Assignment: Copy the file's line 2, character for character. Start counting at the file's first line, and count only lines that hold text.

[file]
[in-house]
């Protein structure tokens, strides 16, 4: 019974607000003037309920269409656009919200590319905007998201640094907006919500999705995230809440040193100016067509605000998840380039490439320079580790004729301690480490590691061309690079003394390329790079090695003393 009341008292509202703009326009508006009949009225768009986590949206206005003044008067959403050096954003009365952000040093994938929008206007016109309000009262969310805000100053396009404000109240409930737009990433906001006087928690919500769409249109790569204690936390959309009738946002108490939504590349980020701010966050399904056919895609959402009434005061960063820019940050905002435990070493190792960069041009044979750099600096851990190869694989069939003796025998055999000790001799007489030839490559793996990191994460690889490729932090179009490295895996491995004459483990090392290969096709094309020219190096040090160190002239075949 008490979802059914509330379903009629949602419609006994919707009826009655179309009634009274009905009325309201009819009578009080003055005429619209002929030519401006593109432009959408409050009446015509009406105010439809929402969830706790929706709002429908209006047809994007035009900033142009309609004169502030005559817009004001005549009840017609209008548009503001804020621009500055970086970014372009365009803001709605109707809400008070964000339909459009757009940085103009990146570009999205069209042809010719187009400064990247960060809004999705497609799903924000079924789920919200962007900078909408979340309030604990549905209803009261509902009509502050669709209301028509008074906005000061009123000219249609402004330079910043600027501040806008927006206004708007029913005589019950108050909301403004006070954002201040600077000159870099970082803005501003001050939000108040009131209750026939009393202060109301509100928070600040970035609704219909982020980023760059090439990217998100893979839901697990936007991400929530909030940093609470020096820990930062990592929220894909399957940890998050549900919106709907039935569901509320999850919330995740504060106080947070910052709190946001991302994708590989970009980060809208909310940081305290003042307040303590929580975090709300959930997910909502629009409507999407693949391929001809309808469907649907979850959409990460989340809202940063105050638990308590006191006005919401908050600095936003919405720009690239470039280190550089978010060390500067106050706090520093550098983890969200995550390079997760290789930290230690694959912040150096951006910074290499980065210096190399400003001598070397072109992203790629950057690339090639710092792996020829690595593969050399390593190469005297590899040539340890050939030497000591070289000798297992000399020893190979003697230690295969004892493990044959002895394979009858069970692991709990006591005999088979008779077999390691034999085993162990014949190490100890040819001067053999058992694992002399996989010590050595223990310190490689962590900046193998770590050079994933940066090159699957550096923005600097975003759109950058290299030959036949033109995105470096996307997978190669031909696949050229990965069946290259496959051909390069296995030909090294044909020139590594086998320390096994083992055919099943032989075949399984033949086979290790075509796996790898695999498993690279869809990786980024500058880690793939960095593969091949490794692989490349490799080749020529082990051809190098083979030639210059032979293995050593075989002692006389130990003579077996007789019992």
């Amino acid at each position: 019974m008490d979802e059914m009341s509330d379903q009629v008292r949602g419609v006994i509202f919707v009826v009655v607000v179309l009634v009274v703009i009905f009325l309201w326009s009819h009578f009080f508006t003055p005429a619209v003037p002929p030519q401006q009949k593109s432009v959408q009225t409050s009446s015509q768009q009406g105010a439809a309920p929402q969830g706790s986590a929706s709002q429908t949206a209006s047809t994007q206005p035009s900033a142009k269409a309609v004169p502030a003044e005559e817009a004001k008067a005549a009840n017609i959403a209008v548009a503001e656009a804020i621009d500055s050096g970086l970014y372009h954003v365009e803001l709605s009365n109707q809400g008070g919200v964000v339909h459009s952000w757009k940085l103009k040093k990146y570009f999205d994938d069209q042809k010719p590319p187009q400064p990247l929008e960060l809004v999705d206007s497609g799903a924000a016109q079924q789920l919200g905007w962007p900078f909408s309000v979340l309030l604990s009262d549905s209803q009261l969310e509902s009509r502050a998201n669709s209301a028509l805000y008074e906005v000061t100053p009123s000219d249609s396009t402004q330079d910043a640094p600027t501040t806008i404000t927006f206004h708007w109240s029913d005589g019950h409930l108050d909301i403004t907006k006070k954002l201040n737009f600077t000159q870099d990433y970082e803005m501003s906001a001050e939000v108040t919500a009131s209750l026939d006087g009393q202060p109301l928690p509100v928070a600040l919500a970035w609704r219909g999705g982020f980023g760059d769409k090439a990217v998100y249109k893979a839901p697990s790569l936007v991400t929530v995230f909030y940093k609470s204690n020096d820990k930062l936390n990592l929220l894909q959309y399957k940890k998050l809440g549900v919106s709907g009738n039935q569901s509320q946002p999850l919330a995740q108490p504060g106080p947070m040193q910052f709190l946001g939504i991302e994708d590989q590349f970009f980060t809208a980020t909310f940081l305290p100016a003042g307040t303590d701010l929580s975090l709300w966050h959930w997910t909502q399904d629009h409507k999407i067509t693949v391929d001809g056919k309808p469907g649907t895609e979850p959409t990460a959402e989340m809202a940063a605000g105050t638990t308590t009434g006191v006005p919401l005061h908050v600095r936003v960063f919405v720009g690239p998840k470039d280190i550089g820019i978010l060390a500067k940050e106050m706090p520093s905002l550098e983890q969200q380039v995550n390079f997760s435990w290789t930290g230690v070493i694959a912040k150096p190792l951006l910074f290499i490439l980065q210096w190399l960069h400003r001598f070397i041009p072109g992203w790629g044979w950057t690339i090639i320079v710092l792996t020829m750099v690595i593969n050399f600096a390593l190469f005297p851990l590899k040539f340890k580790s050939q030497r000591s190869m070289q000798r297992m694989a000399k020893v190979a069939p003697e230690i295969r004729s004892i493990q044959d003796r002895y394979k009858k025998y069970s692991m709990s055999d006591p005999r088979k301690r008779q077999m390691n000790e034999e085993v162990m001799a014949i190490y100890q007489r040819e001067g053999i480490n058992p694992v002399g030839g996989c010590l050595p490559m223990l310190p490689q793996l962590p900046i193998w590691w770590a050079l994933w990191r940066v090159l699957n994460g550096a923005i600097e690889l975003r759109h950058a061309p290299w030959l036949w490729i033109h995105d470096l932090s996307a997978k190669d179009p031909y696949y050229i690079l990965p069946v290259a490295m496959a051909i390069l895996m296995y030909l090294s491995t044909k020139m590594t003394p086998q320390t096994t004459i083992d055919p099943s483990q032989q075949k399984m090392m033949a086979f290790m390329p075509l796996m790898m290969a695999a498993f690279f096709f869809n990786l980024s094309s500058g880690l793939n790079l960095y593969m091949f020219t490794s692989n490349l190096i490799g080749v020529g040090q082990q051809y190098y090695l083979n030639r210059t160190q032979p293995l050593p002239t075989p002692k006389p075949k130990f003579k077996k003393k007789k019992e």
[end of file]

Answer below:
């Protein structure tokens, strides 16, 4: 019974607000003037309920269409656009919200590319905007998201640094907006919500999705995230809440040193100016067509605000998840380039490439320079580790004729301690480490590691061309690079003394390329790079090695003393 009341008292509202703009326009508006009949009225768009986590949206206005003044008067959403050096954003009365952000040093994938929008206007016109309000009262969310805000100053396009404000109240409930737009990433906001006087928690919500769409249109790569204690936390959309009738946002108490939504590349980020701010966050399904056919895609959402009434005061960063820019940050905002435990070493190792960069041009044979750099600096851990190869694989069939003796025998055999000790001799007489030839490559793996990191994460690889490729932090179009490295895996491995004459483990090392290969096709094309020219190096040090160190002239075949 008490979802059914509330379903009629949602419609006994919707009826009655179309009634009274009905009325309201009819009578009080003055005429619209002929030519401006593109432009959408409050009446015509009406105010439809929402969830706790929706709002429908209006047809994007035009900033142009309609004169502030005559817009004001005549009840017609209008548009503001804020621009500055970086970014372009365009803001709605109707809400008070964000339909459009757009940085103009990146570009999205069209042809010719187009400064990247960060809004999705497609799903924000079924789920919200962007900078909408979340309030604990549905209803009261509902009509502050669709209301028509008074906005000061009123000219249609402004330079910043600027501040806008927006206004708007029913005589019950108050909301403004006070954002201040600077000159870099970082803005501003001050939000108040009131209750026939009393202060109301509100928070600040970035609704219909982020980023760059090439990217998100893979839901697990936007991400929530909030940093609470020096820990930062990592929220894909399957940890998050549900919106709907039935569901509320999850919330995740504060106080947070910052709190946001991302994708590989970009980060809208909310940081305290003042307040303590929580975090709300959930997910909502629009409507999407693949391929001809309808469907649907979850959409990460989340809202940063105050638990308590006191006005919401908050600095936003919405720009690239470039280190550089978010060390500067106050706090520093550098983890969200995550390079997760290789930290230690694959912040150096951006910074290499980065210096190399400003001598070397072109992203790629950057690339090639710092792996020829690595593969050399390593190469005297590899040539340890050939030497000591070289000798297992000399020893190979003697230690295969004892493990044959002895394979009858069970692991709990006591005999088979008779077999390691034999085993162990014949190490100890040819001067053999058992694992002399996989010590050595223990310190490689962590900046193998770590050079994933940066090159699957550096923005600097975003759109950058290299030959036949033109995105470096996307997978190669031909696949050229990965069946290259496959051909390069296995030909090294044909020139590594086998320390096994083992055919099943032989075949399984033949086979290790075509796996790898695999498993690279869809990786980024500058880690793939960095593969091949490794692989490349490799080749020529082990051809190098083979030639210059032979293995050593075989002692006389130990003579077996007789019992």